X-ray photoelectron spectroscopic studies of nickel-oxygen surfaces using oxygen and argon ion-bombardment

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Abstract

We have studied the surface chemistry of the nickel-oxygen system using both temperature changes and ion bombardment as techniques for elucidating the surface structure. The spectra of metallic Ni, NiO and Ni2O3 were characterized from samples prepared directly in the spectrometer. The Ni2O3 species could be distinguished from an authentic Ni(OH)2 sample from both the X-ray photoelectron lines and the Auger transitions. The oxides of NiO and Ni2O3 could be prepared by bombardment with low energy (400eV) O2+ ions as well as by exposure of Ni to oxygen at reduced pressure (∼ 100 torr). The Ni2O3 was found to be present on most nickel-oxygen surfaces except those prepared by exposing Ni to air for many hours at high temperature (> 600°C), indicating that the stability of Ni2O3 decreased as the temperature increased. Exposure of both NiO and Ni2O3 to 400 eV Ar+ ion bombardment caused reduction to metallic Ni. This observation has also been noted for several other oxides and a prediction of whether or not reduction should be observed is presented by examining the free energy of formation of the molecule.

Original languageEnglish (US)
Pages (from-to)625-643
Number of pages19
JournalSurface Science
Volume43
Issue number2
DOIs
StatePublished - Jan 1 1974

Fingerprint

Argon
Ion bombardment
Photoelectrons
oxygen ions
Nickel
bombardment
photoelectrons
argon
nickel
Oxygen
X rays
Oxides
oxygen
oxygen supply equipment
ions
x rays
oxides
energy of formation
Electron transitions
Surface chemistry

All Science Journal Classification (ASJC) codes

  • Condensed Matter Physics
  • Surfaces and Interfaces
  • Surfaces, Coatings and Films
  • Materials Chemistry

Cite this

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abstract = "We have studied the surface chemistry of the nickel-oxygen system using both temperature changes and ion bombardment as techniques for elucidating the surface structure. The spectra of metallic Ni, NiO and Ni2O3 were characterized from samples prepared directly in the spectrometer. The Ni2O3 species could be distinguished from an authentic Ni(OH)2 sample from both the X-ray photoelectron lines and the Auger transitions. The oxides of NiO and Ni2O3 could be prepared by bombardment with low energy (400eV) O2+ ions as well as by exposure of Ni to oxygen at reduced pressure (∼ 100 torr). The Ni2O3 was found to be present on most nickel-oxygen surfaces except those prepared by exposing Ni to air for many hours at high temperature (> 600°C), indicating that the stability of Ni2O3 decreased as the temperature increased. Exposure of both NiO and Ni2O3 to 400 eV Ar+ ion bombardment caused reduction to metallic Ni. This observation has also been noted for several other oxides and a prediction of whether or not reduction should be observed is presented by examining the free energy of formation of the molecule.",
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X-ray photoelectron spectroscopic studies of nickel-oxygen surfaces using oxygen and argon ion-bombardment. / Kim, K. S.; Winograd, Nicholas.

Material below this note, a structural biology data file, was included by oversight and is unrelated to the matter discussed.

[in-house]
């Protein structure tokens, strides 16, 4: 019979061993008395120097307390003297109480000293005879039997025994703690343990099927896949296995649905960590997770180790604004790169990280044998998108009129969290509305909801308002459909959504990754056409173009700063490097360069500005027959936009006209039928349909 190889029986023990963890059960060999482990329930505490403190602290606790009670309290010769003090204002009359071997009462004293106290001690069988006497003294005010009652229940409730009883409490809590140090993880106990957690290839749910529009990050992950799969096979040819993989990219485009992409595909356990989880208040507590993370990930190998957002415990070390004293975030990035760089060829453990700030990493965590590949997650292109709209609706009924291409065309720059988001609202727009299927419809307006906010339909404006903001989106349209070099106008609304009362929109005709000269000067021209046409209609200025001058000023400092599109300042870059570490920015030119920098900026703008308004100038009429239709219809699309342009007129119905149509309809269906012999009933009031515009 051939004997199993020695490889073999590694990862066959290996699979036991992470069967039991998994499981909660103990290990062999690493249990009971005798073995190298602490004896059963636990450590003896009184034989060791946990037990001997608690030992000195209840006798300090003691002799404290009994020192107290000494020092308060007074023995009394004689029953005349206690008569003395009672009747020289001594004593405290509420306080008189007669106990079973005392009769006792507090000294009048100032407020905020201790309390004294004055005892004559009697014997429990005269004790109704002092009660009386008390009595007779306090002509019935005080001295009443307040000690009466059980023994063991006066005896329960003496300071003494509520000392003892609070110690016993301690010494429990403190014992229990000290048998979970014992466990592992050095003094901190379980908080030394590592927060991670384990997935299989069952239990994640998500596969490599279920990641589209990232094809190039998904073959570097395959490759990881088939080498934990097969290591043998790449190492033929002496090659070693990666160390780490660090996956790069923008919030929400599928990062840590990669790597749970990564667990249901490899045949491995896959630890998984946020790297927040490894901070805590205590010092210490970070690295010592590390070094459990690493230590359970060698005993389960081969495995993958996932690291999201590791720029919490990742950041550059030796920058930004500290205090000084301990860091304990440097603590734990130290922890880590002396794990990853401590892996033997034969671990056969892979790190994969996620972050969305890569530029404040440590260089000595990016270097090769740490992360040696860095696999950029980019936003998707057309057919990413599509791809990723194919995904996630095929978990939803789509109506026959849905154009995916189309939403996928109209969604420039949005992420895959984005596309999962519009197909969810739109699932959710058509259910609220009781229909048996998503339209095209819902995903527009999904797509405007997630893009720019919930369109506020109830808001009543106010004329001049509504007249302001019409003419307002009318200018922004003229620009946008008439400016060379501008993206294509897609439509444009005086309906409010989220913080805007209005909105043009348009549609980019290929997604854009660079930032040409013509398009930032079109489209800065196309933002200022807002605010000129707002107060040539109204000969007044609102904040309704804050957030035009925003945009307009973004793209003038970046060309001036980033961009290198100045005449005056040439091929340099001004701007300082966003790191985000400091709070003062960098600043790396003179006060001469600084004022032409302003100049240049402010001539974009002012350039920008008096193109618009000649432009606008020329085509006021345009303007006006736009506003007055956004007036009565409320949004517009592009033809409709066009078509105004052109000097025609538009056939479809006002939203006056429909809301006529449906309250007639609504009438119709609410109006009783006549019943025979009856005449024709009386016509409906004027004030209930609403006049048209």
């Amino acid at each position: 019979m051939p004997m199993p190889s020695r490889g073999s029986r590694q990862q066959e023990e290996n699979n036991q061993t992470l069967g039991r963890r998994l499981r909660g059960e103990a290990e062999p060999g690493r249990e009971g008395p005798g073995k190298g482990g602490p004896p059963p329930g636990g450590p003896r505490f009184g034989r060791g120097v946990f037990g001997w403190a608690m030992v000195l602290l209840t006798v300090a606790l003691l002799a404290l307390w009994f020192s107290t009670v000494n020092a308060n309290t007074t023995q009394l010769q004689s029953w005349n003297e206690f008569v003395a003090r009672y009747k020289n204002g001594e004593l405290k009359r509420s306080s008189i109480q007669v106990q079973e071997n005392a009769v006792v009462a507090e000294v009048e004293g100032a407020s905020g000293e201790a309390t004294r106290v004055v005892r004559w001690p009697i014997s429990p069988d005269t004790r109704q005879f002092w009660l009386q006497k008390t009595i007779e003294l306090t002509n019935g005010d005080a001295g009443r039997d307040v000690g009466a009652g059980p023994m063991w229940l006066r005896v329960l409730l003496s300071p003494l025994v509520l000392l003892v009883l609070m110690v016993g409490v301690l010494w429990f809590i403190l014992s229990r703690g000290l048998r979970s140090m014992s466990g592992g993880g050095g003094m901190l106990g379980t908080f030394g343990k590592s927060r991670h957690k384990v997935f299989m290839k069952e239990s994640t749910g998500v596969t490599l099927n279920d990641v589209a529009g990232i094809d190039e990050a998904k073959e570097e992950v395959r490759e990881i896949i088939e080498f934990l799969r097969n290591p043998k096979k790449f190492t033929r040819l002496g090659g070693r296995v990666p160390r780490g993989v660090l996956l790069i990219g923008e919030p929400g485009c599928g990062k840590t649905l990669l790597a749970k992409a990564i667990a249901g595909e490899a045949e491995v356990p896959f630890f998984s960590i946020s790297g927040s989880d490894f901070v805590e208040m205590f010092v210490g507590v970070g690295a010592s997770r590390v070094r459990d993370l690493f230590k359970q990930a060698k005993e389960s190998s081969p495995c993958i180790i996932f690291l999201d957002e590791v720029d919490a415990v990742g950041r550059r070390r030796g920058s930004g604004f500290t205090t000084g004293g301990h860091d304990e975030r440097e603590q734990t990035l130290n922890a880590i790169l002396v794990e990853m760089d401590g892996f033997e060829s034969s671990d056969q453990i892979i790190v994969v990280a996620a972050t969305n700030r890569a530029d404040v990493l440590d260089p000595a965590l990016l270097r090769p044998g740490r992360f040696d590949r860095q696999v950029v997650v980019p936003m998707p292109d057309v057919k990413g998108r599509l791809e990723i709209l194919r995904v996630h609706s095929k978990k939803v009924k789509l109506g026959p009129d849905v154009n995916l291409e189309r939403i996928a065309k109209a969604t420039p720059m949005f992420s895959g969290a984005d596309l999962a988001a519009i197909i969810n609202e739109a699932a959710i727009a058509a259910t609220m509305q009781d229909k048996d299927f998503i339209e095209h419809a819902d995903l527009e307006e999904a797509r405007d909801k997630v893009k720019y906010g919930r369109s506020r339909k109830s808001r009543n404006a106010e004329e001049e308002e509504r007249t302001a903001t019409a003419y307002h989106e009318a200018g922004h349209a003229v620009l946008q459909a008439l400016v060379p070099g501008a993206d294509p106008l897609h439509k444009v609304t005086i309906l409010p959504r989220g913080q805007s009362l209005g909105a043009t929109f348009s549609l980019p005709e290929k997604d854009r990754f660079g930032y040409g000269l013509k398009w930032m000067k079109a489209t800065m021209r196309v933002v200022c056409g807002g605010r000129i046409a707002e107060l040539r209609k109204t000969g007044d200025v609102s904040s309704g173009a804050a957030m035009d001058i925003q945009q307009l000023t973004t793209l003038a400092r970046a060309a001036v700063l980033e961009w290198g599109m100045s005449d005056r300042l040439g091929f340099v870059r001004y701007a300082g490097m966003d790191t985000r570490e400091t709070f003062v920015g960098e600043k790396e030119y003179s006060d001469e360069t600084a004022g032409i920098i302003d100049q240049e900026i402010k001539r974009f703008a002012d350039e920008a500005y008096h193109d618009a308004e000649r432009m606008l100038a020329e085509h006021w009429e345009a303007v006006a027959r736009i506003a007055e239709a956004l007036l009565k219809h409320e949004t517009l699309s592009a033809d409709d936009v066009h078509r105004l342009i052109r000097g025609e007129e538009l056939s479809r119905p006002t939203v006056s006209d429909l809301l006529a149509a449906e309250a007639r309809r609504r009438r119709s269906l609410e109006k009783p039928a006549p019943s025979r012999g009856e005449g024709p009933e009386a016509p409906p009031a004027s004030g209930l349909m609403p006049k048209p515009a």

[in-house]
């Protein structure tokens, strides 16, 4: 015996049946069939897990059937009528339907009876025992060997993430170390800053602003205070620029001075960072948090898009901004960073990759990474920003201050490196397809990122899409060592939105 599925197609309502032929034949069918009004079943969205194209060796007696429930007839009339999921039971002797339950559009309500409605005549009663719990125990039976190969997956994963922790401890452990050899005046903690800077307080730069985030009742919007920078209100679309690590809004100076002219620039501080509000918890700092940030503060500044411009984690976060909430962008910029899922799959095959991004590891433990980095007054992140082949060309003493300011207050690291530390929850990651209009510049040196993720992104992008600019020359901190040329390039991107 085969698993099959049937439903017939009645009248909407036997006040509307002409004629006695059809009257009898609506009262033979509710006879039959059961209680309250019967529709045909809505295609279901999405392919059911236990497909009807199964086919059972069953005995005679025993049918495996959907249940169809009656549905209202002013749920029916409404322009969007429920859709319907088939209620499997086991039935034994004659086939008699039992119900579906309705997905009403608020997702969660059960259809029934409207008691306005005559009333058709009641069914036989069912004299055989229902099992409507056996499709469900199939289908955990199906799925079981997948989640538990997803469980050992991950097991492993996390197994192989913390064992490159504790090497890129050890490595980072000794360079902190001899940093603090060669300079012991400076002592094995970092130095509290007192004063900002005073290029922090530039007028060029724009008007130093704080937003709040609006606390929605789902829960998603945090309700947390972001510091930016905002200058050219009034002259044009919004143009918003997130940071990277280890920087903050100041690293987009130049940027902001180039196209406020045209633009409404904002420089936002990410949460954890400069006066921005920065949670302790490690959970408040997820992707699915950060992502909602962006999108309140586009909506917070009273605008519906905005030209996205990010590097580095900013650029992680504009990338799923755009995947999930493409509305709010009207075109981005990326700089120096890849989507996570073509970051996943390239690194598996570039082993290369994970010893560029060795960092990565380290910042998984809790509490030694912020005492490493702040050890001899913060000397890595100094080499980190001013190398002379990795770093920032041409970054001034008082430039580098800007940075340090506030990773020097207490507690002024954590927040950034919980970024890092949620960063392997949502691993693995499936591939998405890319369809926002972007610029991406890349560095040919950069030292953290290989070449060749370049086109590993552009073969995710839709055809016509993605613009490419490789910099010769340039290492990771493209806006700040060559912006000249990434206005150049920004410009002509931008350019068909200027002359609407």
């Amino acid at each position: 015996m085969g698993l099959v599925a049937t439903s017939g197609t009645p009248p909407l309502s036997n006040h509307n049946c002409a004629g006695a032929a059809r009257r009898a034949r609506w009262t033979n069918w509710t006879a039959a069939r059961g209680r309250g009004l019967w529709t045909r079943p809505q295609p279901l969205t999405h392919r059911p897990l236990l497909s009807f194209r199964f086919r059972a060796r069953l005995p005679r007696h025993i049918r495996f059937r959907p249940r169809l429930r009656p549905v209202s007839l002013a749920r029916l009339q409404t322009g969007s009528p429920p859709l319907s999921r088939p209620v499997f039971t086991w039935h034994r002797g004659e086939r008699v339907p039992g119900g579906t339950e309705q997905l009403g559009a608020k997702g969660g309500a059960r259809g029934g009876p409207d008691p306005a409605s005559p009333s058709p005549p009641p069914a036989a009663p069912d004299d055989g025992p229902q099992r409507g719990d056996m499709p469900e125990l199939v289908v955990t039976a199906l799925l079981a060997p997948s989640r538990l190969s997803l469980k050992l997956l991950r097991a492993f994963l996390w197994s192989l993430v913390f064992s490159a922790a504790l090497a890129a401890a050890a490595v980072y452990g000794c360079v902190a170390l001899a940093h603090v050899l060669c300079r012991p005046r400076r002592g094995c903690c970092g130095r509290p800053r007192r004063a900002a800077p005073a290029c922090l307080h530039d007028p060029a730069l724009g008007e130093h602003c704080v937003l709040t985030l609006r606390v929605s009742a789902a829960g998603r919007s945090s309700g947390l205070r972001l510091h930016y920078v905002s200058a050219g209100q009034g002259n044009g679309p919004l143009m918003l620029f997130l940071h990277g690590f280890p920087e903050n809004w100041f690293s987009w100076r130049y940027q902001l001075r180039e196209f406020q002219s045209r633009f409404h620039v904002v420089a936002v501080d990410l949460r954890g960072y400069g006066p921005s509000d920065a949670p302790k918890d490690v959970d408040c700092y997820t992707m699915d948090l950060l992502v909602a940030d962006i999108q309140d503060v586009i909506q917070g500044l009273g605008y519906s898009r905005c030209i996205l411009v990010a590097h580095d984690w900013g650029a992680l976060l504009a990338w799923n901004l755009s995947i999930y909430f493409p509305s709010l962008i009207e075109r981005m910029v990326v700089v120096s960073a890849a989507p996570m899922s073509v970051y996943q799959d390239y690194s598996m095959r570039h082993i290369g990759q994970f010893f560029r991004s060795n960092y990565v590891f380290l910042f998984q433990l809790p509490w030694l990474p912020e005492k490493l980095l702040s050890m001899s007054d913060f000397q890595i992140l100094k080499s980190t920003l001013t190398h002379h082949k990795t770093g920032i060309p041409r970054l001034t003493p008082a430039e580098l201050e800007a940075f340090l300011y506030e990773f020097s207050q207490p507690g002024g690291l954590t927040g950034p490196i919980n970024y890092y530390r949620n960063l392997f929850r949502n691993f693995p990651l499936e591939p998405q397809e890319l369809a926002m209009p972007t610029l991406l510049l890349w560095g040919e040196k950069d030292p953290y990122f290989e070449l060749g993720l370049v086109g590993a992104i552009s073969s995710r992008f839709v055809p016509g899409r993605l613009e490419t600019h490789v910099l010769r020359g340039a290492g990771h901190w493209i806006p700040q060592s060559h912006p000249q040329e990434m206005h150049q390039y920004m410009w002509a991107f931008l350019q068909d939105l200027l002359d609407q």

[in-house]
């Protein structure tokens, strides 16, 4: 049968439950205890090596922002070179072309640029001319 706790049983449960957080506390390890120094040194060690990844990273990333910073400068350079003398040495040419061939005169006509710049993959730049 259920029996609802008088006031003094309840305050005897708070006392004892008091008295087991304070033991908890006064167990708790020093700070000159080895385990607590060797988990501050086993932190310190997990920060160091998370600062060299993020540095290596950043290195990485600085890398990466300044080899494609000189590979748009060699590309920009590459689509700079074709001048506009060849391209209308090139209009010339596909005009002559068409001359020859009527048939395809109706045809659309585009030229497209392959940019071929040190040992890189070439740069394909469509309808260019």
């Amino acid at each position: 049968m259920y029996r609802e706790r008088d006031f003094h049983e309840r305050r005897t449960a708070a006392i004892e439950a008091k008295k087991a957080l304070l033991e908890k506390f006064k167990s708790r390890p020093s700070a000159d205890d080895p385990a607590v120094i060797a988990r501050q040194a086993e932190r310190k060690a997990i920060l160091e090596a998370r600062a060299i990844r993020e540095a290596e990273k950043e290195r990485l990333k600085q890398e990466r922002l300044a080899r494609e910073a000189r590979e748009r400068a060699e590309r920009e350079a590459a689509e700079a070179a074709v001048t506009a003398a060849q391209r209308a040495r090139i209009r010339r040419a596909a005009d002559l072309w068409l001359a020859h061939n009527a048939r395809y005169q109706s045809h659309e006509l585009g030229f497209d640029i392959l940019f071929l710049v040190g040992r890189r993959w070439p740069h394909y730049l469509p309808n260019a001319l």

In: Surface Science, Vol. 43, No. 2, 01.01.1974, p. 625-643.

Research output: Contribution to journalArticle

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AU - Winograd, Nicholas

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N2 - We have studied the surface chemistry of the nickel-oxygen system using both temperature changes and ion bombardment as techniques for elucidating the surface structure. The spectra of metallic Ni, NiO and Ni2O3 were characterized from samples prepared directly in the spectrometer. The Ni2O3 species could be distinguished from an authentic Ni(OH)2 sample from both the X-ray photoelectron lines and the Auger transitions. The oxides of NiO and Ni2O3 could be prepared by bombardment with low energy (400eV) O2+ ions as well as by exposure of Ni to oxygen at reduced pressure (∼ 100 torr). The Ni2O3 was found to be present on most nickel-oxygen surfaces except those prepared by exposing Ni to air for many hours at high temperature (> 600°C), indicating that the stability of Ni2O3 decreased as the temperature increased. Exposure of both NiO and Ni2O3 to 400 eV Ar+ ion bombardment caused reduction to metallic Ni. This observation has also been noted for several other oxides and a prediction of whether or not reduction should be observed is presented by examining the free energy of formation of the molecule.

AB - We have studied the surface chemistry of the nickel-oxygen system using both temperature changes and ion bombardment as techniques for elucidating the surface structure. The spectra of metallic Ni, NiO and Ni2O3 were characterized from samples prepared directly in the spectrometer. The Ni2O3 species could be distinguished from an authentic Ni(OH)2 sample from both the X-ray photoelectron lines and the Auger transitions. The oxides of NiO and Ni2O3 could be prepared by bombardment with low energy (400eV) O2+ ions as well as by exposure of Ni to oxygen at reduced pressure (∼ 100 torr). The Ni2O3 was found to be present on most nickel-oxygen surfaces except those prepared by exposing Ni to air for many hours at high temperature (> 600°C), indicating that the stability of Ni2O3 decreased as the temperature increased. Exposure of both NiO and Ni2O3 to 400 eV Ar+ ion bombardment caused reduction to metallic Ni. This observation has also been noted for several other oxides and a prediction of whether or not reduction should be observed is presented by examining the free energy of formation of the molecule.

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